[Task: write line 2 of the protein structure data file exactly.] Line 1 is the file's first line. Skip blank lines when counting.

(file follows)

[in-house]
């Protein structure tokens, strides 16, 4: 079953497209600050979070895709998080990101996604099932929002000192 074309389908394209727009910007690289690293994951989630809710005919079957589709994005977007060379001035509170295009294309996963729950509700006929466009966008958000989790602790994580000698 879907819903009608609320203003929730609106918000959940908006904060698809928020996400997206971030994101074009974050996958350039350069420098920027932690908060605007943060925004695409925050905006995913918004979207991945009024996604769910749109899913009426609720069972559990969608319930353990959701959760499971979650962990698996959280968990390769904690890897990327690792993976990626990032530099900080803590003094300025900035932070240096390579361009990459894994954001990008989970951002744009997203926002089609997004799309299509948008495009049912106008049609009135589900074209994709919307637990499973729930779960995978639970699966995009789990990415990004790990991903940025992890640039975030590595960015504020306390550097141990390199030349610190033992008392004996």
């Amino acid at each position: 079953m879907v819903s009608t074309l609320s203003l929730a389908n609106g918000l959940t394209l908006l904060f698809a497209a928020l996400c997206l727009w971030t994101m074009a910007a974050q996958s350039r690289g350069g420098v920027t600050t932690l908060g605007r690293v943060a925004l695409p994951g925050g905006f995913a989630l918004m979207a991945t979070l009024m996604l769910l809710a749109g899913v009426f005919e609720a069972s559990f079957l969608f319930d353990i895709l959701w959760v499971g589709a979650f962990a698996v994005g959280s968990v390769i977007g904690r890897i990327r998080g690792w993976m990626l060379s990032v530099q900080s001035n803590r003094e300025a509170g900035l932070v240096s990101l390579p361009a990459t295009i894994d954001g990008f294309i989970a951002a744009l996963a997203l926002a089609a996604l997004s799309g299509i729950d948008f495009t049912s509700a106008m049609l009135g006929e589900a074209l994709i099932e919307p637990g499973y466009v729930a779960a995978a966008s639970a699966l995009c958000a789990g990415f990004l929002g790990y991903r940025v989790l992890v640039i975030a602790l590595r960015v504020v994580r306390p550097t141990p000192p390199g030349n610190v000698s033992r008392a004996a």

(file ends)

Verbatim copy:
């Protein structure tokens, strides 16, 4: 079953497209600050979070895709998080990101996604099932929002000192 074309389908394209727009910007690289690293994951989630809710005919079957589709994005977007060379001035509170295009294309996963729950509700006929466009966008958000989790602790994580000698 879907819903009608609320203003929730609106918000959940908006904060698809928020996400997206971030994101074009974050996958350039350069420098920027932690908060605007943060925004695409925050905006995913918004979207991945009024996604769910749109899913009426609720069972559990969608319930353990959701959760499971979650962990698996959280968990390769904690890897990327690792993976990626990032530099900080803590003094300025900035932070240096390579361009990459894994954001990008989970951002744009997203926002089609997004799309299509948008495009049912106008049609009135589900074209994709919307637990499973729930779960995978639970699966995009789990990415990004790990991903940025992890640039975030590595960015504020306390550097141990390199030349610190033992008392004996």